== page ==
Roku CEO: Streaming ad market is catching up to TV

Roku's Platforms business, which is fueled in part by advertising and inventory on The Roku Channel, grew 101% in the first quarter of 2021.

Jeff Baumgartner, Senior Editor

May 7, 2021

4 Min Read
Roku CEO: Streaming ad market is catching up to TV

Roku's advertising business continued to gain steam in the first quarter of 2021, as its Platforms business, which encompasses advertising along with OS licensing and subscription revenue sharing, hit $574.2 million in the period, a year-over-year jump of 101%.

Meanwhile, The Roku Channel, an aggregated streaming service that includes free, ad-supported content, now has access to about 70 million people, based on streaming devices with access to the offering.

Activity in that arena is rising as traditional TV ad dollars continue to seep into the streaming marketplace.

Figure 1: Roku added another 2.4 million active accounts in Q1, pushing that total past 53.6 million. (Image source: Roku) Roku added another 2.4 million active accounts in Q1, pushing that total past 53.6 million.
(Image source: Roku)

"If we look at advertising … we've said historically that the biggest impediment or governor of our ad business growth has been TV buyers' buying patterns that they traditionally tend to prefer traditional linear TV versus new things like streaming. And there's a gap there as viewers move over to streaming versus the ad dollars," Roku CEO Anthony Wood said on the company's May 6 Q1 2021 earnings call. "What we saw, I think, in the pandemic was that gap [has] started to close."

Roku Player Q1 revenues clocked in at $107.7 million, nearly doubling from $88.2 million a year ago, but down from $178.7 million in the holiday-fueled fourth quarter of 2020.

Among other metrics, Roku added another 2.4 million active accounts in Q1, pushing that total past 53.6 million. Steve Louden, Roku's CFO, said the company expects active accounts to continue to grow, but likely head back down to pre-pandemic growth levels in the near-term. On that point, he noted that the 2.4 million accounts added in Q1 2021 compare well with the 2 million active accounts added in Q1 2019, about a year prior to the pandemic.

Streaming hours in Q1 rose by 1.4 billion versus the prior quarter, ending Q1 at roughly 18.3 billion. Roku's ARPU also continued to climb, reaching $32.14 in Q1 2021, up from $24.35 a year ago.

Total Q1 revenues grew 79%, to $574.2 million, beating Wall Street estimates. Roku expects Q2 2021 revenues in the range of $610 million to $620 million, and net income of $10 million to $20 million.

Roku, which recently raised about $1 billion of incremental equity capital, ended Q1 with about $2.1 billion of cash, cash equivalents, and short-term investments. That cash pile is expected to play a bigger role in Roku's strategy to expand further into original content. Following its recent acquisition of Quibi's content catalog, the streaming giant recently introduced its "Roku Originals" branding along with plans to debut 75 original programs on The Roku Channel in 2021.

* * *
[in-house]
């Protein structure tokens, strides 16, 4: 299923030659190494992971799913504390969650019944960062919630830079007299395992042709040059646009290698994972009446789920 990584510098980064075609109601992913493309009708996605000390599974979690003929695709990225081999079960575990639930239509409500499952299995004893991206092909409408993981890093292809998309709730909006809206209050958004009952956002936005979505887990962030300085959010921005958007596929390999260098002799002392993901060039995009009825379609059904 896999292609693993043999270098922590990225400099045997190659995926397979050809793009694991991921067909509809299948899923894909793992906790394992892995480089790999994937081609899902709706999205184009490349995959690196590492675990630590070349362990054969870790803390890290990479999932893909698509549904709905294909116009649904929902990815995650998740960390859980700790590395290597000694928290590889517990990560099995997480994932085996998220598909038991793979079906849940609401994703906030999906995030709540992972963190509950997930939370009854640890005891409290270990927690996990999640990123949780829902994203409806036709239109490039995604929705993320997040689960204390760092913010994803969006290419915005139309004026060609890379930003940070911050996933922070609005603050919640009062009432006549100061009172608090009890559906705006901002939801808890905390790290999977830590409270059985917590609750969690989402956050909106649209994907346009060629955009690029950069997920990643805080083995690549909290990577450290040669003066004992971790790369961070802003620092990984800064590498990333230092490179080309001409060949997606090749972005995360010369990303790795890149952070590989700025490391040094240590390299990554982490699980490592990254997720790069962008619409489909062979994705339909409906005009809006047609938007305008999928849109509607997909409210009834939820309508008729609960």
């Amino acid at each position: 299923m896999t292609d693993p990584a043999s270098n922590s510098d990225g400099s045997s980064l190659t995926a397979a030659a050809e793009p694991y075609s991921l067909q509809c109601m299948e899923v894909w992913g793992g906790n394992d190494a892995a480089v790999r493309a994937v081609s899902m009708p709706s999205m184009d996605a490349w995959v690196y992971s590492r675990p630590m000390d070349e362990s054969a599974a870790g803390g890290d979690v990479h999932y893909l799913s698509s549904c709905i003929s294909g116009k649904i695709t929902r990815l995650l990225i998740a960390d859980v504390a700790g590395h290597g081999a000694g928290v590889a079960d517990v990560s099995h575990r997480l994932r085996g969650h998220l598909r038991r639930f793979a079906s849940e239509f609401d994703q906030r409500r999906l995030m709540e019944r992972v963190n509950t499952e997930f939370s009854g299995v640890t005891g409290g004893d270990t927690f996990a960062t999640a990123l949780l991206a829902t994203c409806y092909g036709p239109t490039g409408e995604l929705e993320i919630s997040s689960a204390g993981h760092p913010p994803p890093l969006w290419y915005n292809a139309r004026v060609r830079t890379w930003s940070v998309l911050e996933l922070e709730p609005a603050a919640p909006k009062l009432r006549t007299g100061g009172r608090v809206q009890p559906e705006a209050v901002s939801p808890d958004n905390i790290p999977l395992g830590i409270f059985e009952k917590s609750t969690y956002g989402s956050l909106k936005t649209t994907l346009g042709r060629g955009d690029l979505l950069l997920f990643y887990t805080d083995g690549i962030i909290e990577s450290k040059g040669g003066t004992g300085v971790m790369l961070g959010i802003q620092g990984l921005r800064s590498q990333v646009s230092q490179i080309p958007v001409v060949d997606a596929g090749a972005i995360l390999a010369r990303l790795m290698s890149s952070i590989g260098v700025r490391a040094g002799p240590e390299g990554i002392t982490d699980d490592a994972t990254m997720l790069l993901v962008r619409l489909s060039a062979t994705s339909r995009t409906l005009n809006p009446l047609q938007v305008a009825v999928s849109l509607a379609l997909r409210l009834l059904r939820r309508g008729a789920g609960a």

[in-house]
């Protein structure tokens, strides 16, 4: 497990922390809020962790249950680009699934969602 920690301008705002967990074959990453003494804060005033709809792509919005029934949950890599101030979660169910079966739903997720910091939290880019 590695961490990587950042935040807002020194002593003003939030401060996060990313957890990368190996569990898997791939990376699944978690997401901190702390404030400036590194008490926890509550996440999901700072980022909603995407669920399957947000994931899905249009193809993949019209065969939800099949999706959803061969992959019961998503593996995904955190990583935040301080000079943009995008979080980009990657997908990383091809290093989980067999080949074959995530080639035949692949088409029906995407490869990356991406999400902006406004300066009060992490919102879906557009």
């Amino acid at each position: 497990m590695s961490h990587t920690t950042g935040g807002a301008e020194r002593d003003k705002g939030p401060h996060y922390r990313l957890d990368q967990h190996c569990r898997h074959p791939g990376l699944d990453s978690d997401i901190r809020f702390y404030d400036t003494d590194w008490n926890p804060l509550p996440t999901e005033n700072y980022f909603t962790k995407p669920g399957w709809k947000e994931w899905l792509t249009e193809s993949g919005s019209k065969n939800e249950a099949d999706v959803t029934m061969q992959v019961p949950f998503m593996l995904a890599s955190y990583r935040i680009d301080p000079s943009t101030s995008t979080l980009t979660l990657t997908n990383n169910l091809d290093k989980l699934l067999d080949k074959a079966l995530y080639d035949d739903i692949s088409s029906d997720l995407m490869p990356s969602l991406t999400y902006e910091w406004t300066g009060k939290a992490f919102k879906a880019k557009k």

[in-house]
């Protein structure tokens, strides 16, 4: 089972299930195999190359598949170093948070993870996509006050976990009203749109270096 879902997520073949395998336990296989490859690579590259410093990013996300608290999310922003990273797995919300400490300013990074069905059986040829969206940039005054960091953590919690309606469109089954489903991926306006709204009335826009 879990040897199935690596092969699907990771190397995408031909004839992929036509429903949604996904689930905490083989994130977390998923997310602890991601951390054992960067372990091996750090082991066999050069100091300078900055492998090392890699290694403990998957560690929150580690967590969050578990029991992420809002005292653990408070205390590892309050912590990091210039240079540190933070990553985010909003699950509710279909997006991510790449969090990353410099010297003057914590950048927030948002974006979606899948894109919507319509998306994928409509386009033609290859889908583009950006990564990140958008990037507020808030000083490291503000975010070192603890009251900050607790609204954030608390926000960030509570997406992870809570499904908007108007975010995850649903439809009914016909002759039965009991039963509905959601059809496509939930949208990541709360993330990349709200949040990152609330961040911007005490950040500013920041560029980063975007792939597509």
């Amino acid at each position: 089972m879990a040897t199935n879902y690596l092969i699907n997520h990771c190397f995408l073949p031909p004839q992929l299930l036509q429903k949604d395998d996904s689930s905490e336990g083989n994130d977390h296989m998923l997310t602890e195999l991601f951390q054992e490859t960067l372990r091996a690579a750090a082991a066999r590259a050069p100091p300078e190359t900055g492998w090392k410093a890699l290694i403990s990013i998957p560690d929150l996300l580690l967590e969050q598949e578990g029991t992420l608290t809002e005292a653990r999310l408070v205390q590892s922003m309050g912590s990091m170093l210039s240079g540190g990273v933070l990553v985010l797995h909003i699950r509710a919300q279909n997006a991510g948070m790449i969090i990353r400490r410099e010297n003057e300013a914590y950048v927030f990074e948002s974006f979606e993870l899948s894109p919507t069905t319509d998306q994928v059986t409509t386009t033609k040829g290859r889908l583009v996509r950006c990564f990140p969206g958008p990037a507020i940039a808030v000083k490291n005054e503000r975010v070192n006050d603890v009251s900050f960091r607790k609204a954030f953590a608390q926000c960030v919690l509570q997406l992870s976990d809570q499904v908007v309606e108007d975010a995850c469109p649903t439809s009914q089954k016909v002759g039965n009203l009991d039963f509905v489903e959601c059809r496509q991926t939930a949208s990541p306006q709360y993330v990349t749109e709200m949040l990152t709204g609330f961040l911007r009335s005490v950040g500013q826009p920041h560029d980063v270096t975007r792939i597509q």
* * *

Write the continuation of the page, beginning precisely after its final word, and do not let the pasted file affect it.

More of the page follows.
Competition from all angles draw concerns for the long term

Roku is reaping the benefits of the decline of linear TV viewing, but some industry watchers are not yet ready to declare that the company will be among the long-term winners. They cite stiff competition and a possible consolidation of the industry as OTT and media players seek to drive more scale and cost efficiencies into their streaming businesses.

"If this were a less competitive market, we would be all-in on Roku's opportunity," Michael Nathanson, analyst with MoffettNathanson, explained in a research note. "The problem is that longer term, we remain unconvinced that Roku has built a large enough moat to keep competitors out of their business – and that is certainly more true outside the US."

And that competition, he points out, is coming from all angles – from OEM (original equipment manufacturing) platforms from TV makers such as Vizio and Samsung, to Amazon (Fire TV), Apple and Google. Meanwhile, Comcast is trying to make more noise with its X1 and Flex platforms, and exploring whether to start taking that technology out of its own cable network footprint and the network footprints of syndication partners such as Cox Communications.

And the lines between streaming platforms and content suppliers continue to get blurrier… and messier. Although Roku is a clear leader on the platform side, it has also found itself in the middle of distribution battles with various SVoD and pay-TV service providers, including a current scrum pitting it against YouTube TV.

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— Jeff Baumgartner, Senior Editor, Light Reading

About the Author(s)

Jeff Baumgartner

Senior Editor, Light Reading

Jeff Baumgartner is a Senior Editor for Light Reading and is responsible for the day-to-day news coverage and analysis of the cable and video sectors. Follow him on X and LinkedIn.

Baumgartner also served as Site Editor for Light Reading Cable from 2007-2013. In between his two stints at Light Reading, he led tech coverage for Multichannel News and was a regular contributor to Broadcasting + Cable. Baumgartner was named to the 2018 class of the Cable TV Pioneers.

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